Tuesday October 23, 2018
Home Science & Technology Ancient Chine...

Ancient Chinese Medicines have the Power to fight Tuberculosis (TB): New Study

0
//
162
Medicines (representational image). Pixabay
Republish
Reprint

December 24, 2016: Researchers have found that centuries-old herbal medicine, discovered by Chinese scientists to treat malaria, can aid in tuberculosis (TB) treatment and even slow drug resistance.

NewsGram brings to you current foreign news from all over the world

One-third of the world’s population is infected with TB, which killed 1.8 million people in 2015, according to the Centers for Disease Control and Prevention.

Mycobacterium tuberculosis (Mtb) — the TB-causing bacteria — needs oxygen to thrive in the body and the immune system starves this bacterium of oxygen to control the infection.

The study found that artemisinin — the ancient remedy — stopped the ability Mtb to become dormant — a stage of the disease that often makes the use of antibiotics ineffective.

“When TB bacteria are dormant, they become highly tolerant to antibiotics. Blocking dormancy makes the TB bacteria more sensitive to these drugs and could shorten treatment times,” said Robert Abramovitch, Assistant Professor at Michigan State University in the US.

NewsGram brings to you top news around the world today

Artemisinin attacks a molecule called heme, which is found in the Mtb oxygen sensor.

By disrupting this sensor and essentially turning it off, the medicine stopped the disease’s ability to sense how much oxygen it was getting, the researchers said.

“When the Mtb is starved of oxygen, it goes into a dormant state, which protects it from the stress of low-oxygen environments. If Mtb can’t sense low oxygen, then it can’t become dormant and will die,” Abramovitch said.

TB takes up to six months to treat and is one of the main reasons the disease is so difficult to control, the researchers said.

Check out NewsGram for latest international news updates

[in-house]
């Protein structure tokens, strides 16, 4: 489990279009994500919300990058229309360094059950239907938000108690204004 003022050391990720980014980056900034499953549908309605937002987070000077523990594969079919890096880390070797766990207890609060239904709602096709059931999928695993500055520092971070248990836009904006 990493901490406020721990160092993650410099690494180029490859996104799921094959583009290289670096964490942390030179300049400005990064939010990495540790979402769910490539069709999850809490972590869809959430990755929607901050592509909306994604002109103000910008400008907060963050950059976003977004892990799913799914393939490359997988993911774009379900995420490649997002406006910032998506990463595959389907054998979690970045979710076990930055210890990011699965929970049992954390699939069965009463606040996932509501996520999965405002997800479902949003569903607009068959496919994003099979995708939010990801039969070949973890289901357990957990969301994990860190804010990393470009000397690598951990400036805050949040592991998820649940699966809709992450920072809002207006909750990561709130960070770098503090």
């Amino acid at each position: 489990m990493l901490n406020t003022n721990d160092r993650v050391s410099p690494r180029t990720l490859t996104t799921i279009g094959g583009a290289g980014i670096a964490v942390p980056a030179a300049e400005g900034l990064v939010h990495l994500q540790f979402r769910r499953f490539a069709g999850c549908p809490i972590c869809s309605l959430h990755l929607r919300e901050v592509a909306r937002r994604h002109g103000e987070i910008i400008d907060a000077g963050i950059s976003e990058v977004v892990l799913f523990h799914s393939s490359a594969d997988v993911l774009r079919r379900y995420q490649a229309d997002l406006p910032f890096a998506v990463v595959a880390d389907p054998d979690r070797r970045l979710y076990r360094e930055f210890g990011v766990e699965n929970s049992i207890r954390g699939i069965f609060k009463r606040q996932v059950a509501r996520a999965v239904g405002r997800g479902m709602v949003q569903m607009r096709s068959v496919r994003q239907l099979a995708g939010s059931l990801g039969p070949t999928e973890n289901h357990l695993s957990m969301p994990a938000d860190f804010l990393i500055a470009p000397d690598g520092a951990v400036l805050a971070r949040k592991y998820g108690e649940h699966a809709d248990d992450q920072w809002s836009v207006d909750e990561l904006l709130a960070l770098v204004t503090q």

They also said that the finding could be key to shortening the course of therapy because it can clear out the dormant, hard-to-kill bacteria.

The paper was published in the journal Nature Chemical Biology. (IANS)

Click here for reuse options!
Copyright 2016 NewsGram

Next Story

Tuberculosis A Vicious Epidemic: Deputy UN Chief

The WHO released its annual TB report. It found cases in all countries and among all age groups.

0
A relative adjusts the oxygen mask of a tuberculosis patient at a TB hospital on World Tuberculosis Day in Hyderabad, India. VOA

Tuberculosis (TB) is a vicious epidemic that is drastically underfunded. That was the takeaway message from the first high-level meeting focused on the infectious disease at the U.N. General Assembly in New York.

Amina Mohammad, U.N. deputy secretary-general, said the disease is fueled by poverty, inequality, migration and conflict, and that an additional $13 billion per year is needed to get the disease under control.

Last year, tuberculosis killed more people than any other communicable disease — more than 1.3 million men, women and children.

The World Health Organization estimates that the 10 million people who become newly infected each year live mostly in poor countries with limited access to health care.

TB
The Bacteria that causes Tuberculosis

Dr. Tedros Adhanom Ghebreyesus, head of the WHO, told the assembly that partnership is vital to end the disease. He said the WHO is committed to working with every country, partner and community to get the job done.

The WHO plans to lead U.N. efforts to support governments and other partners in order to drive a faster response to TB.

Most people can be cured with a six-month treatment program. But as world leaders told the assembly, medication is expensive, and the stigma associated with TB interferes with getting people screened and treated.

Nandita Venkatesan, a young woman from India, told the assembly about the toll the disease has taken on her life. She got TB more than once, including a drug-resistant variety. She said it robbed her of eight years of her life while she was being treated. One of the medications she took to help cure TB robbed her of her hearing.

TB
Amina Mohammad, U.N. deputy secretary-general, said the disease is fueled by poverty, inequality, migration and conflict, Pixabay

Venkatesan said getting cured involved hospital stays, six surgeries and negative reactions to at least one drug used to cure her.

Also Read: Statistics of Babies Born With Syphilis Dobles Since 2013

Just days before the high-level meeting, the WHO released its annual TB report. It found cases in all countries and among all age groups. It also found that two-thirds of the cases were in eight countries — India, Pakistan, Bangladesh, China, Indonesia, the Philippines, South Africa and Nigeria.

The meeting ended with the adoption of a declaration intended to strengthen action and investments for ending TB and saving millions of lives. (VOA)